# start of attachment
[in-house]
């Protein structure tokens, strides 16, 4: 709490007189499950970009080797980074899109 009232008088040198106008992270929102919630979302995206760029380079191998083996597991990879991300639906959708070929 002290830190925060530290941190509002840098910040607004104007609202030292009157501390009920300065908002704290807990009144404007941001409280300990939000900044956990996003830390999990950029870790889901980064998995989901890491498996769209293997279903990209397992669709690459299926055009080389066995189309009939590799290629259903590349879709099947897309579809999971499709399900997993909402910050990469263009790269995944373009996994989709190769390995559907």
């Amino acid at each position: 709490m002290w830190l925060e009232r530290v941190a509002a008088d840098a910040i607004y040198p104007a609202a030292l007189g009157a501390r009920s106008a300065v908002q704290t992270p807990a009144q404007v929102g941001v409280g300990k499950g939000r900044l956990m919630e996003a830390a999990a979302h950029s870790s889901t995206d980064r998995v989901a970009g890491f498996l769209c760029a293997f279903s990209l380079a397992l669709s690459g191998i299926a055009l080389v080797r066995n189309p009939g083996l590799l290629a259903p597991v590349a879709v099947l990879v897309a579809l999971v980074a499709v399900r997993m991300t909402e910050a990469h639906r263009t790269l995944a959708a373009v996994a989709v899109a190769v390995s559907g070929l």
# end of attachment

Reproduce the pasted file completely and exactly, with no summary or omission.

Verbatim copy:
[in-house]
């Protein structure tokens, strides 16, 4: 709490007189499950970009080797980074899109 009232008088040198106008992270929102919630979302995206760029380079191998083996597991990879991300639906959708070929 002290830190925060530290941190509002840098910040607004104007609202030292009157501390009920300065908002704290807990009144404007941001409280300990939000900044956990996003830390999990950029870790889901980064998995989901890491498996769209293997279903990209397992669709690459299926055009080389066995189309009939590799290629259903590349879709099947897309579809999971499709399900997993909402910050990469263009790269995944373009996994989709190769390995559907």
């Amino acid at each position: 709490m002290w830190l925060e009232r530290v941190a509002a008088d840098a910040i607004y040198p104007a609202a030292l007189g009157a501390r009920s106008a300065v908002q704290t992270p807990a009144q404007v929102g941001v409280g300990k499950g939000r900044l956990m919630e996003a830390a999990a979302h950029s870790s889901t995206d980064r998995v989901a970009g890491f498996l769209c760029a293997f279903s990209l380079a397992l669709s690459g191998i299926a055009l080389v080797r066995n189309p009939g083996l590799l290629a259903p597991v590349a879709v099947l990879v897309a579809l999971v980074a499709v399900r997993m991300t909402e910050a990469h639906r263009t790269l995944a959708a373009v996994a989709v899109a190769v390995s559907g070929l």